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What is the Difference Between a Partnership and a Joint Venture?

Posted by Jonathan Krems | Oct 12, 2023 | 0 Comments

In today's Freedom Friday blog and email newsletter, I want to talk about a topic that came up with a recent client, but also has been an issue with some of my other clients.  One of my new clients came to me with a proposed partnership agreement and wanted me to review it.  Of course, because this was for a general partnership agreement, I told the client this is not a good idea.  In fact, I told the client that either the other business partner needs to add him to the partner's LLC, or they need to create a limited partnership which would be more expensive for them.  In today's Freedom Friday blog and email newsletter, I'm answering the question, “What is the difference between a partnership and a joint venture?”

Now, before I answer the question, you might be asking yourself, “I know what a partnership is, but what's a joint venture?”  Truthfully, you can have a business operating in a way that may be both a joint venture and a partnership, especially a general one.  However, there are several key differences between a partnership, of any kind, and a joint venture.  The first key difference is how the partnership or joint venture is formed.  To begin, there are three (3) different kinds of partnerships: general partnerships, limited partnerships, and limited liability partnerships.  A general partnership, if it is going to last longer than one year, and be enforceable, like all other contracts, must be formed by a written partnership agreement.  However, there is no requirement for filing a document with the Oklahoma Secretary of State.  On the other hand, if you're forming a limited partnership or a limited liability partnership, in addition to a written partnership agreement, these partnerships are also formed under specific state laws, and require filings with the Oklahoma Secretary of State.

A joint venture is different because it usually does not involve the creation of a new business entity.  Two people (or companies) can work together under a joint venture without forming a new business entity.  However, in order to form a joint venture, there must be a single defined project, an express or implied agreement, a common purpose intended to be carried out by the individuals in the joint venture, shared profits and losses, and each member's equal voice in controlling the project.  Courts look to the circumstances between the parties to determine if a joint venture exists.  If the joint venture is intended to last longer than one year, then there should be a written joint venture agreement in place to enforce the rights of the members of the joint venture.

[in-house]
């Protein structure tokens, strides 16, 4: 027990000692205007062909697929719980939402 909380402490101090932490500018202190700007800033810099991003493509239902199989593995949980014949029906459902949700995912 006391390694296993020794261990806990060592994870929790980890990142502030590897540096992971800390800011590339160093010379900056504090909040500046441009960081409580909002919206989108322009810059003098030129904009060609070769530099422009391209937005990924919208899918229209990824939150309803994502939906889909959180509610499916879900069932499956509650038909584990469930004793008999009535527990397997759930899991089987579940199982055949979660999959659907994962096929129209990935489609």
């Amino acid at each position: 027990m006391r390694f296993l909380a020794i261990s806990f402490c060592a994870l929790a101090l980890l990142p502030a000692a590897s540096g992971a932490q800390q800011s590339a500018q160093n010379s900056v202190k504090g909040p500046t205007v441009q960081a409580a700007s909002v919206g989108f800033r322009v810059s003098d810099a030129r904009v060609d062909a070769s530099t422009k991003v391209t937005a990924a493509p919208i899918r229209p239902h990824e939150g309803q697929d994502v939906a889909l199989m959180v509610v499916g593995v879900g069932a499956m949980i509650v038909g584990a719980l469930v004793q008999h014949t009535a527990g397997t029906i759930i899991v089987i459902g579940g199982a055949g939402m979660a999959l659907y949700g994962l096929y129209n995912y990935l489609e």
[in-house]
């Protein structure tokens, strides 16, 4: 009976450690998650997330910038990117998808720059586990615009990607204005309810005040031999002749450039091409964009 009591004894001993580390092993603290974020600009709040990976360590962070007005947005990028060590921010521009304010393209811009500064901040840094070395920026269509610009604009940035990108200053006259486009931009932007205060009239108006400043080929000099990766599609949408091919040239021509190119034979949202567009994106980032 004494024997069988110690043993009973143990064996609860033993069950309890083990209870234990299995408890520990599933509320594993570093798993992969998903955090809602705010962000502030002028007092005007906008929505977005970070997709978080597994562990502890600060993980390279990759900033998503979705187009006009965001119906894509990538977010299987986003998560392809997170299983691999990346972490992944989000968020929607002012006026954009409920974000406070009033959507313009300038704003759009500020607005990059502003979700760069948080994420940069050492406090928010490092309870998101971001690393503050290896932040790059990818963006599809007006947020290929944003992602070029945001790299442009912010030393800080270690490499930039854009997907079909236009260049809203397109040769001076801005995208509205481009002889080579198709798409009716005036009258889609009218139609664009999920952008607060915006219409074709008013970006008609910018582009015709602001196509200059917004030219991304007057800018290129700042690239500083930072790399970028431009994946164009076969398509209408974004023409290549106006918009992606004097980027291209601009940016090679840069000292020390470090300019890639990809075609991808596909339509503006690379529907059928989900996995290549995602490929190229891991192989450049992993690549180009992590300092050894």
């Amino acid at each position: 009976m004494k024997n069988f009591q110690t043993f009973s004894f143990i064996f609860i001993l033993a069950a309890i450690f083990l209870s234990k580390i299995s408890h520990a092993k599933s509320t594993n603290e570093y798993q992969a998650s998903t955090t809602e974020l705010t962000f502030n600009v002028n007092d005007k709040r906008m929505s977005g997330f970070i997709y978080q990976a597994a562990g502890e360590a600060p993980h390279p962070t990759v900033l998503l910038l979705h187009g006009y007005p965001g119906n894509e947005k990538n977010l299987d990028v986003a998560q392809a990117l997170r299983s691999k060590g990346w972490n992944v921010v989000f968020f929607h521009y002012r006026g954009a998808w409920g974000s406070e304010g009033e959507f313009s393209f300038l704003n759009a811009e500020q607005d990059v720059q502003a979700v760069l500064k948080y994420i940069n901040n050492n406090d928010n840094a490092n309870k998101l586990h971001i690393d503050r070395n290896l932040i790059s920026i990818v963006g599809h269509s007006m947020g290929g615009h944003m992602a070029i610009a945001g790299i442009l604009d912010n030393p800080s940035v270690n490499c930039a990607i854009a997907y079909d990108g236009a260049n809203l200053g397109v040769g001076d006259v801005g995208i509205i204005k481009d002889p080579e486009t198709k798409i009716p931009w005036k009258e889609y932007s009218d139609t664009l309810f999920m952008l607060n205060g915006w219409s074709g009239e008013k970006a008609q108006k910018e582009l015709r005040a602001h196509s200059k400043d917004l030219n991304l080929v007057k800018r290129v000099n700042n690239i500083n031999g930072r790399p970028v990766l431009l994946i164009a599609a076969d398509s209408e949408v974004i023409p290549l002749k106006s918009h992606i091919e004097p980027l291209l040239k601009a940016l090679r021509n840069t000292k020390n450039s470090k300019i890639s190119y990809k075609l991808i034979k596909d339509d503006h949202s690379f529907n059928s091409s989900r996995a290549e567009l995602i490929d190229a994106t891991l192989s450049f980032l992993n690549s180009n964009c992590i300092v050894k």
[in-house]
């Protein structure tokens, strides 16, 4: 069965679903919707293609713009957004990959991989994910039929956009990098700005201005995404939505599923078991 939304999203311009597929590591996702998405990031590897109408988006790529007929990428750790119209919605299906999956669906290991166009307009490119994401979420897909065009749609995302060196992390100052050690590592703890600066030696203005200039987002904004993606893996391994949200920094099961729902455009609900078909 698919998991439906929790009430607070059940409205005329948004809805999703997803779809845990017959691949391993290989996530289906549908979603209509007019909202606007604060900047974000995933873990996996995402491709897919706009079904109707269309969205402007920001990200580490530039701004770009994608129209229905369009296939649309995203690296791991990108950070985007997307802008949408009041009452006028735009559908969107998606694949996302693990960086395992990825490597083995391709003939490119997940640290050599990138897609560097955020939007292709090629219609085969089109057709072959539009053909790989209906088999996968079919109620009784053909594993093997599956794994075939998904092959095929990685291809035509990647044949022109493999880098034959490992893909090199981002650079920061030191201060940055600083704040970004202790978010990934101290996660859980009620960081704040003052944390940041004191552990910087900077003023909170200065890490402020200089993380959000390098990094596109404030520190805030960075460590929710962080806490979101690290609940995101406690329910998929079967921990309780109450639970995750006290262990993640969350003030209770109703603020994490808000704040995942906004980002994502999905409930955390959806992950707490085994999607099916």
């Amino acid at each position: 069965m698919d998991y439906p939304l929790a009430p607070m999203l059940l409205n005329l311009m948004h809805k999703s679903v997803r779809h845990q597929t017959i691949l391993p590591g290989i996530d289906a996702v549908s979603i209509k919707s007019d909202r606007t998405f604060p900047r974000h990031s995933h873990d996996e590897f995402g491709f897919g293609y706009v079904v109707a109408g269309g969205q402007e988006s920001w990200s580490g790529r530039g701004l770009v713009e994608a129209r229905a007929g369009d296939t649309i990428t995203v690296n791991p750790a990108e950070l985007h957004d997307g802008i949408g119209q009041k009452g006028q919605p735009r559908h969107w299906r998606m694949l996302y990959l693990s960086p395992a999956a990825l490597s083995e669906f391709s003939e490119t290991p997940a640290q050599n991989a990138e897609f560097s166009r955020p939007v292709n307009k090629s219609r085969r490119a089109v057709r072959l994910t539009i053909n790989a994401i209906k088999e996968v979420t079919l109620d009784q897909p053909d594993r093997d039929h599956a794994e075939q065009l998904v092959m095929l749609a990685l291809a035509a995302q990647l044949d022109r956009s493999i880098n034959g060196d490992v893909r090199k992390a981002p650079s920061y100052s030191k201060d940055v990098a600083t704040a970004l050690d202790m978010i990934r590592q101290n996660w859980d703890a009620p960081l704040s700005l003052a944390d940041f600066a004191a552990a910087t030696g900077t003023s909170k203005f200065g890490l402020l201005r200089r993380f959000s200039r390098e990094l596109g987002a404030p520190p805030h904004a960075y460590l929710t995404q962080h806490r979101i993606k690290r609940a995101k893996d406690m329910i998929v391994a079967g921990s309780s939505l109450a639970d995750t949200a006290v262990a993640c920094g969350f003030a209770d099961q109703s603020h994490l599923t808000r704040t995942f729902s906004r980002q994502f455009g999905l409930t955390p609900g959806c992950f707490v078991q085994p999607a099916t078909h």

The second key difference between a partnership and a joint venture is the purpose.  The purpose of a partnership, especially a general partnership, is to establish a relationship between two or more partners to form a new business.  This is usually demonstrated by a partnership agreement which identifies the necessary contributions, division of ownership, distribution of profits, etc.  Partnerships, if they are formed in the right way, are also designed to last the lifetime of the business, and the long-term profit of the new business is often the purpose of a partnership.  However, the purpose of a joint venture is usually to achieve a specific goal, and each party contributes its share to an agreed-upon task.  Long-term profit may or may not be a purpose of a joint venture, even though the profits and losses may be shared by the parties.

The third key difference between a partnership and a joint venture is the length of time that the partnership or joint venture lasts.  A partnership is meant to be a long-lasting relationship between two or more partners to operate a new business.  If there are only two partners, and one decides to leave, the partnership is dissolved.  However, joint ventures have much shorter time frames.  Joint ventures typically are created to achieve short-term projects or goals; the goal could be a new business venture, but the goal more typically is a shared project or goal between two or more already existing businesses (or sometimes individuals). 

Thinking about starting a small business?  Or maybe your business is having issues with contracts, leases, business partners, collection issues, or experiencing other barriers to growth?  Please contact me at [email protected] to schedule a FREE strategy session.

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About the Author

Jonathan Krems

Jonathan is the Founder and Managing Attorney of Liberty Legal Solutions, LLC, a law firm dedicated to building, protecting, and defending the business and personal interests of our clients in Oklahoma.  Jonathan's primary practice areas are business law, contracts and agreements, business liti...


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